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Project ID: 2005IN174B

Title: Rapid Detection of Toxic and Taste and Odor Causing Cyanobacteria in Indiana Surface Water

Project Type: Research

Focus Categories: Surface Water, Toxic Substances, Water Quality

Keywords: Cylindrospemopis raciborskii, Pseudanabaena limnetica, blue-green algae, toxic algae, harmful algal blooms, cyanobacterial DNA, PCR, 5'-exonuclease PCR, detection methods

Start Date: 05/15/2005

End Date: 01/30/2006

Federal Funds: $20,000

Non-Federal Matching Funds: $40,000

Congressional District: 4th

Principal Investigator:
Carole A. Lembi


Invasive, non-native species cause serious environmental degradation in both terrestrial and aquatic habitats. Invasive species of cyanobacteria (or blue-green algae; common constituents of HABs [harmful algal blooms]) have appeared recently in Indiana’s surface waters. These include Cylindrospermopsis raciborskii, a toxin-producer first detected in 2001 in Ball Lake (Steuben Co.) and in Eagle Creek Reservoir, a major drinking water supply reservoir for Indianapolis, and Pseudanabaena limnetica, which causes taste and odor problems in drinking water reservoirs and first appeared in Indiana in 1989. These organisms currently are controlled in the U.S. using large-scale copper treatments of the water bodies or implementing expensive removal processes at the water treatment plant. These measures tend to be taken only after large concentrations of the organisms have appeared, primarily because it is difficult to identify these two species with the light microscope (particularly when populations are still low), few people have the technical capability to make accurate identifications, and because there can be a considerable time lag between water sample collection and actual identification. This delay results in larger quantities of copper (a heavy metal with potentially adverse environmental consequences) being used for control, which can result in the release of toxic or taste and odor compounds into the water causing a spike in levels and the development of cyanobacterial resistance to copper. At the water treatment plant, greater cyanobacterial populations increase the expense of treatment and threaten to overwhelm removal capabilities. Our goal is to develop a molecular detection method that is specific to these two species, is sensitive at low cell concentrations, is rapid, and is relatively economical. Although PCR has been used to amplify cyanobacterial DNA, and specific primers have been created to detect certain species in water, these techniques are qualitative, not quantitative. We propose developing a quantitative detection method using 5’-exonuclease PCR, which measures the release of a fluorescent dye in response to amplification of a specific target sequence. A properly developed and calibrated assay will allow the quantitative determination of the cyanobacterial cell concentration. This technique has been widely used in medical research but has seen only limited use in environmental analysis. The successful development of this technology to rapidly detect and monitor small numbers of cells before they reach peak populations has the potential to improve the management of cyanobacteria and other HABs not only locally but nationally, and even globally.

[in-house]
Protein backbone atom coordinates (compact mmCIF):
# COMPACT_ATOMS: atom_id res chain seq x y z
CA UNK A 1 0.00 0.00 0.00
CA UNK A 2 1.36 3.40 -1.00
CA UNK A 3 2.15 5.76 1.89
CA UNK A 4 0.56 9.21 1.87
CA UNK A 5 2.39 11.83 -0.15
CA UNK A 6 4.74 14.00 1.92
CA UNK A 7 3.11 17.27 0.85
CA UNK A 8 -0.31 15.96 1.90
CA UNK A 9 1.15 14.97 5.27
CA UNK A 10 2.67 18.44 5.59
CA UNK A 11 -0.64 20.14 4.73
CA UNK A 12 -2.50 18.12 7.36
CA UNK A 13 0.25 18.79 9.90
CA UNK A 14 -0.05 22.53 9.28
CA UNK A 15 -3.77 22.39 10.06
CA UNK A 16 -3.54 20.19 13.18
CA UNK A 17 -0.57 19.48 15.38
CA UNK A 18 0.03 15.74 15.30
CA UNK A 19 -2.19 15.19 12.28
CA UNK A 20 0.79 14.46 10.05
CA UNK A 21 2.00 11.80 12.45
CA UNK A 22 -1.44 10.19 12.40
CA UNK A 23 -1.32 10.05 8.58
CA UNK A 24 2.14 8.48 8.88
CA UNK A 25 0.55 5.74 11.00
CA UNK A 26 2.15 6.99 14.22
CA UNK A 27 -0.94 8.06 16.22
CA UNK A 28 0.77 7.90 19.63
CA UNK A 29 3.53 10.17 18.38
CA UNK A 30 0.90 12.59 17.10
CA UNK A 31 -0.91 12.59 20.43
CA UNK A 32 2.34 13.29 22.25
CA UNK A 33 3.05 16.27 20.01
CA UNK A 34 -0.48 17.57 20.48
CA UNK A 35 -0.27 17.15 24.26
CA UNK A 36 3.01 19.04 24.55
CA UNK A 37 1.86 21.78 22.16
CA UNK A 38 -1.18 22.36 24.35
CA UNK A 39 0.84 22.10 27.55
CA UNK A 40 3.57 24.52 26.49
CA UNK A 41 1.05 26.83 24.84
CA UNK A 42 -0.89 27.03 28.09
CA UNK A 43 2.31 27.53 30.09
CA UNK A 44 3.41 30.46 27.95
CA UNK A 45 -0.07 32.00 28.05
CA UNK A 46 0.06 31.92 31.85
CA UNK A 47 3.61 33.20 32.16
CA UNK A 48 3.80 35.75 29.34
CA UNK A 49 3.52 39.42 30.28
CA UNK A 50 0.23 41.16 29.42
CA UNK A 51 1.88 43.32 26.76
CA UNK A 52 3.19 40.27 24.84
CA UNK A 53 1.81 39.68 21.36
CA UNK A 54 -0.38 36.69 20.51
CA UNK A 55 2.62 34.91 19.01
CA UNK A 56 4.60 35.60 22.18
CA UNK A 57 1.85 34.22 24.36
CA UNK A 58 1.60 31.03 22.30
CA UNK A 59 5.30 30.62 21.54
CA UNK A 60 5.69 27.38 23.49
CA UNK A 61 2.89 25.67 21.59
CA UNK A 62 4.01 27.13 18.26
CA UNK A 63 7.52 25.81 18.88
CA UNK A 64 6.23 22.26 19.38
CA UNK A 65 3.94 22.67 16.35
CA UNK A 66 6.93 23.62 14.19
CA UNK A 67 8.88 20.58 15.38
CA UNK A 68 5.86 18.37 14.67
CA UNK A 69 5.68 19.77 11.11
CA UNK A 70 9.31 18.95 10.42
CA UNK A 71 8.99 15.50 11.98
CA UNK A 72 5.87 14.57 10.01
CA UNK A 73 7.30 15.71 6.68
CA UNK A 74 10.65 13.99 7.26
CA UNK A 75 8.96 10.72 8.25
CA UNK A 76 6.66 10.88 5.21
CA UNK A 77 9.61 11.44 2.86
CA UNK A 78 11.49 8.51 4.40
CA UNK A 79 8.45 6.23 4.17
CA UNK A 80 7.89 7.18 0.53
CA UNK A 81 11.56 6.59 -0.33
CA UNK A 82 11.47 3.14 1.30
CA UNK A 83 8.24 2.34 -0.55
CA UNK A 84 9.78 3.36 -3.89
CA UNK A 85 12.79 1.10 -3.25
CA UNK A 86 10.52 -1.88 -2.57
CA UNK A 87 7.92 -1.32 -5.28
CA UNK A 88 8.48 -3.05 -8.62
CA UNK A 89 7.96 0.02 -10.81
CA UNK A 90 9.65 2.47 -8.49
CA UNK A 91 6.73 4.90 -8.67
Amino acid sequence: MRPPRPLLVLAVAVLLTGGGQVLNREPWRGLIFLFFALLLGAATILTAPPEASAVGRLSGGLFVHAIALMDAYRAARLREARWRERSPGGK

Progress/Completion Report PDF

U.S. Department of the Interior, U.S. Geological Survey
Maintained by: John Schefter
Last Updated: Tuesday June 7, 2005 10:55 AM
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